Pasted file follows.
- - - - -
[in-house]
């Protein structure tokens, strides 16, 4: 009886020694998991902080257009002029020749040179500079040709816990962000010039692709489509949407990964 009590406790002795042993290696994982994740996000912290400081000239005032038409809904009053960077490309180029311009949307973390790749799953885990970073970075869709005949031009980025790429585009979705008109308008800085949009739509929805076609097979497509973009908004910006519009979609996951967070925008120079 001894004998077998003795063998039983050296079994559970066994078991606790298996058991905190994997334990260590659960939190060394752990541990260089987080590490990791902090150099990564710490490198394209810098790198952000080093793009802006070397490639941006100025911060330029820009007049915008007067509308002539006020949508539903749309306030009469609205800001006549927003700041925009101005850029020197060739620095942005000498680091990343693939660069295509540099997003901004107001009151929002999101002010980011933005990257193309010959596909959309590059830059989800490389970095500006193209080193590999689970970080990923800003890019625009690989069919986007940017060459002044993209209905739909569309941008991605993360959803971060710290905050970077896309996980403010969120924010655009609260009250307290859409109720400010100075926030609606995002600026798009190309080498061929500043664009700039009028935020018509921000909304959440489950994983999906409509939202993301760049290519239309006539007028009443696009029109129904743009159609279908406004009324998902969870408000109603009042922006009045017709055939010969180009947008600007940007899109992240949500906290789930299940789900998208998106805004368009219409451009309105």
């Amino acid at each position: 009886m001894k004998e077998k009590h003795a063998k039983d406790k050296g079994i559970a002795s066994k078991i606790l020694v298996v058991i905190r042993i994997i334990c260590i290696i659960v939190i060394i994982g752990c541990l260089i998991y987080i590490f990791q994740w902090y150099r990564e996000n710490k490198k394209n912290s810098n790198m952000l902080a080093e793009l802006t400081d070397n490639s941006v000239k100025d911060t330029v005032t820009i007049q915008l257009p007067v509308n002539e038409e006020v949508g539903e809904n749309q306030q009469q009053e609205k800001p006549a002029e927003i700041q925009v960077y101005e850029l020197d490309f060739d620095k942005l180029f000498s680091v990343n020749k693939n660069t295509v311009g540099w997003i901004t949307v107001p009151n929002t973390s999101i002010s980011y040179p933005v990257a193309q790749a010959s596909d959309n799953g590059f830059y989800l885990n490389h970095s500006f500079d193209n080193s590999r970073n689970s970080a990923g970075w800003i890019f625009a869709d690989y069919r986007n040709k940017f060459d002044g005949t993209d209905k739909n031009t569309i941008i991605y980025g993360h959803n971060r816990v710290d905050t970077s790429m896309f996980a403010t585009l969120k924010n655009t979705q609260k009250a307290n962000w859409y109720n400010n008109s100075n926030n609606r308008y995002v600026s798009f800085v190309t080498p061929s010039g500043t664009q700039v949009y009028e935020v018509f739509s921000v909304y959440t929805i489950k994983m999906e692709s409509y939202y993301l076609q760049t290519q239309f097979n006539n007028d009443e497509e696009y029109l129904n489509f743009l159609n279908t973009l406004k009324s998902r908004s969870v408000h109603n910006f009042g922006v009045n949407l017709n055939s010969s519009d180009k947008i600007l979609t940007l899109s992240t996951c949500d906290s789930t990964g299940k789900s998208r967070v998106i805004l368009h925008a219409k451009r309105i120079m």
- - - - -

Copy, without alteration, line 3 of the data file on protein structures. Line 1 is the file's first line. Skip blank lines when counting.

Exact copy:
């Amino acid at each position: 009886m001894k004998e077998k009590h003795a063998k039983d406790k050296g079994i559970a002795s066994k078991i606790l020694v298996v058991i905190r042993i994997i334990c260590i290696i659960v939190i060394i994982g752990c541990l260089i998991y987080i590490f990791q994740w902090y150099r990564e996000n710490k490198k394209n912290s810098n790198m952000l902080a080093e793009l802006t400081d070397n490639s941006v000239k100025d911060t330029v005032t820009i007049q915008l257009p007067v509308n002539e038409e006020v949508g539903e809904n749309q306030q009469q009053e609205k800001p006549a002029e927003i700041q925009v960077y101005e850029l020197d490309f060739d620095k942005l180029f000498s680091v990343n020749k693939n660069t295509v311009g540099w997003i901004t949307v107001p009151n929002t973390s999101i002010s980011y040179p933005v990257a193309q790749a010959s596909d959309n799953g590059f830059y989800l885990n490389h970095s500006f500079d193209n080193s590999r970073n689970s970080a990923g970075w800003i890019f625009a869709d690989y069919r986007n040709k940017f060459d002044g005949t993209d209905k739909n031009t569309i941008i991605y980025g993360h959803n971060r816990v710290d905050t970077s790429m896309f996980a403010t585009l969120k924010n655009t979705q609260k009250a307290n962000w859409y109720n400010n008109s100075n926030n609606r308008y995002v600026s798009f800085v190309t080498p061929s010039g500043t664009q700039v949009y009028e935020v018509f739509s921000v909304y959440t929805i489950k994983m999906e692709s409509y939202y993301l076609q760049t290519q239309f097979n006539n007028d009443e497509e696009y029109l129904n489509f743009l159609n279908t973009l406004k009324s998902r908004s969870v408000h109603n910006f009042g922006v009045n949407l017709n055939s010969s519009d180009k947008i600007l979609t940007l899109s992240t996951c949500d906290s789930t990964g299940k789900s998208r967070v998106i805004l368009h925008a219409k451009r309105i120079m």